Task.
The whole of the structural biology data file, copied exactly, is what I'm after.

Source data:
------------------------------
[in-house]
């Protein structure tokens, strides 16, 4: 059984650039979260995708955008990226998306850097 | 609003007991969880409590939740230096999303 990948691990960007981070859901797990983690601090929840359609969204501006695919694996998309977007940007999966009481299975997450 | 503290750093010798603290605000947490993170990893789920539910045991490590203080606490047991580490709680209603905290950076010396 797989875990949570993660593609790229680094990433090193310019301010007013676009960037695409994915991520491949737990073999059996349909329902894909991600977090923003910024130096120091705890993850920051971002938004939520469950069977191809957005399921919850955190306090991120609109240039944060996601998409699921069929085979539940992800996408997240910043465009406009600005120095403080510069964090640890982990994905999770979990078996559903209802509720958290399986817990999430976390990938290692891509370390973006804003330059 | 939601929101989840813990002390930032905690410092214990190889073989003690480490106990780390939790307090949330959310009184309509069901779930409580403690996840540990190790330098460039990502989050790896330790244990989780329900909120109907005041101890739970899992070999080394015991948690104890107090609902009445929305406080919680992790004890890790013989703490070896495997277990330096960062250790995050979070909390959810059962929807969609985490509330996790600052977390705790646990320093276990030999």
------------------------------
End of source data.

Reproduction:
[in-house]
């Protein structure tokens, strides 16, 4: 059984650039979260995708955008990226998306850097 | 609003007991969880409590939740230096999303 990948691990960007981070859901797990983690601090929840359609969204501006695919694996998309977007940007999966009481299975997450 | 503290750093010798603290605000947490993170990893789920539910045991490590203080606490047991580490709680209603905290950076010396 797989875990949570993660593609790229680094990433090193310019301010007013676009960037695409994915991520491949737990073999059996349909329902894909991600977090923003910024130096120091705890993850920051971002938004939520469950069977191809957005399921919850955190306090991120609109240039944060996601998409699921069929085979539940992800996408997240910043465009406009600005120095403080510069964090640890982990994905999770979990078996559903209802509720958290399986817990999430976390990938290692891509370390973006804003330059 | 939601929101989840813990002390930032905690410092214990190889073989003690480490106990780390939790307090949330959310009184309509069901779930409580403690996840540990190790330098460039990502989050790896330790244990989780329900909120109907005041101890739970899992070999080394015991948690104890107090609902009445929305406080919680992790004890890790013989703490070896495997277990330096960062250790995050979070909390959810059962929807969609985490509330996790600052977390705790646990320093276990030999």